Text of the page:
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Rogers Stirk Harbour + Partners

18 June 2013

The Leadenhall Building tops out

A ceremony to mark the topping-out of The Leadenhall Building was attended by Boris Johnson, Mayor of London, on Tuesday 18 June. Owned by the 50:50 joint venture between British Land Company PLC ("British Land") and Oxford Properties ("Oxford"), the building, opposite Lloyd's of London in the heart of the City of London, has been under construction since early 2011. It is due to complete in summer 2014 and will comprise 610,000 sq ft of office space over 47 floors.

The striking architectural design of The Leadenhall Building incorporates 18,000 tonnes of steel and 70,000 sq metres of cladding. In one of the most advanced forms of construction by main contractor, Laing O’Rourke, 85% by value of the construction has been pre-fabricated off-site ensuring the highest quality of specification. Steel components have been manufactured and assembled as far as afield as Northern Ireland, transported to the site and lifted into place.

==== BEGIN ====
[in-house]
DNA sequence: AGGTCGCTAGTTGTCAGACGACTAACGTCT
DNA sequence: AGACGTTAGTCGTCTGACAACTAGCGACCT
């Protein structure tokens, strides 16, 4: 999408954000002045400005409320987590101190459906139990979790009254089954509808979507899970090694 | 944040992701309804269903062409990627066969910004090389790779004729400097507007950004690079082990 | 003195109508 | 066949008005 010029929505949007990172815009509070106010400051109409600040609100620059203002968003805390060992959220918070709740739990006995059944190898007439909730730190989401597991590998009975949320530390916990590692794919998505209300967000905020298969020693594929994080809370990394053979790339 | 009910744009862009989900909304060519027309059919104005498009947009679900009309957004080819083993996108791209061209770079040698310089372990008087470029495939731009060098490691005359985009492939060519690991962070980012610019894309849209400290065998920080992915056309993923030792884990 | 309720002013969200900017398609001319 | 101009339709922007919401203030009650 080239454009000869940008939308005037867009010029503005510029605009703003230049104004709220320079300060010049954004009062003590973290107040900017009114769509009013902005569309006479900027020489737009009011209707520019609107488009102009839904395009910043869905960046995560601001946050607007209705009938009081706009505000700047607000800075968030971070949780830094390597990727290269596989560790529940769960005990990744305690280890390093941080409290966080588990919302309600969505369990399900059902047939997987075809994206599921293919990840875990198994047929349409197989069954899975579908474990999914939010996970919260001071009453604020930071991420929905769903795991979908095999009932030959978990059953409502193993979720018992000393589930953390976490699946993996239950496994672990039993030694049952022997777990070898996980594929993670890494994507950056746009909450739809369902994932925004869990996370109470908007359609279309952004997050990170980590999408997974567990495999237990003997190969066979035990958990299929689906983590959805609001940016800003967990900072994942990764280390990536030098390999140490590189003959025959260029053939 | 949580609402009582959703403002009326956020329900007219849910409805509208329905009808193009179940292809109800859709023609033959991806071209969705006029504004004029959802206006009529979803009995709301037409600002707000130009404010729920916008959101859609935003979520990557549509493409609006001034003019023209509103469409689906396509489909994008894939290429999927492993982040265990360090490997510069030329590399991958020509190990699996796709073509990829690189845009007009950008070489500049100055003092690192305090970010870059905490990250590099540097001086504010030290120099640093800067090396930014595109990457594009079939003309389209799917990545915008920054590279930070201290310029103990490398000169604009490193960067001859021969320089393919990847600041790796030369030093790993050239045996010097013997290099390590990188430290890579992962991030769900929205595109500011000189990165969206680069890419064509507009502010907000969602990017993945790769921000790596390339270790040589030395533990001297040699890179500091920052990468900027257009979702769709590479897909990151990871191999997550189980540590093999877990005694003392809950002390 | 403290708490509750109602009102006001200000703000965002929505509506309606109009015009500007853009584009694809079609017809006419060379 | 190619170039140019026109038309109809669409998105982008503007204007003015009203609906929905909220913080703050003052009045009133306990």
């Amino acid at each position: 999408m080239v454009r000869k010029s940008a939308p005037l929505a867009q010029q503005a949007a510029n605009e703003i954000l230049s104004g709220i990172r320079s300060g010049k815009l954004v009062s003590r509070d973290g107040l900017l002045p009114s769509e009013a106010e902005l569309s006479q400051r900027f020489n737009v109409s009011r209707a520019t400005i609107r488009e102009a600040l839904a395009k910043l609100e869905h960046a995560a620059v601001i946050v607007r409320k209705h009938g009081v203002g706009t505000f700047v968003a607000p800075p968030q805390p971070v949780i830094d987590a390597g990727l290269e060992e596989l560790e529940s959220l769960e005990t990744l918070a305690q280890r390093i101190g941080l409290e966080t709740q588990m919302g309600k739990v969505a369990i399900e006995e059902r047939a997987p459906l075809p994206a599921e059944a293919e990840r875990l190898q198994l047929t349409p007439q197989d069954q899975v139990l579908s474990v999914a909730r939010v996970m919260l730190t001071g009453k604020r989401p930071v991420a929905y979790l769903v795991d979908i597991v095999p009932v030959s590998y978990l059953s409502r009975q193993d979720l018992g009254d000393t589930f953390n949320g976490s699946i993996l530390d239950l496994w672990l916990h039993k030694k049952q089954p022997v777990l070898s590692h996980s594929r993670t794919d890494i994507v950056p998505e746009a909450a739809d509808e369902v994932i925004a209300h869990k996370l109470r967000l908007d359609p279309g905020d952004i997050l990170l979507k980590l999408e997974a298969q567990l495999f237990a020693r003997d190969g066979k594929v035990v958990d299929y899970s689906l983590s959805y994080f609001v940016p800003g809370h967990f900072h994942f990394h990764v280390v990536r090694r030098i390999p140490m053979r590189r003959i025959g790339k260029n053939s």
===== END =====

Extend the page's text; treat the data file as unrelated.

As well as being the newest addition to London’s skyline, The Leadenhall Building will be part of the City's fabric at ground level, creating a half acre, seven storey galleria which will include formal lawns, seating, mature trees, retail units and an actively managed events space, creating a vibrant and welcoming environment open to the public.

The Leadenhall Building was designed by Graham Stirk, partner at world-renowned architecture practice Rogers Stirk Harbour + Partners. The building's distinctive tapered profile has been designed to protect the sight line of St Paul's Cathedral. Unusually for a tall building, The Leadenhall building has no central core, with an external mega frame providing the lateral stability and the 26 passenger lifts housed in the building's Northern Core, painted bright yellow, at the rear of the building.

Graham Stirk, Rogers Stirk Harbour + Partners said “We’re very proud of this moment in the project’s history and contributing to what is the product of all the hard work from thousands of people. This effort is reflected in the very fabric of the building. All aspects of the construction are beautifully celebrated in the design to form a dramatic architectural expression which will become even more evident on completion in a year’s time.”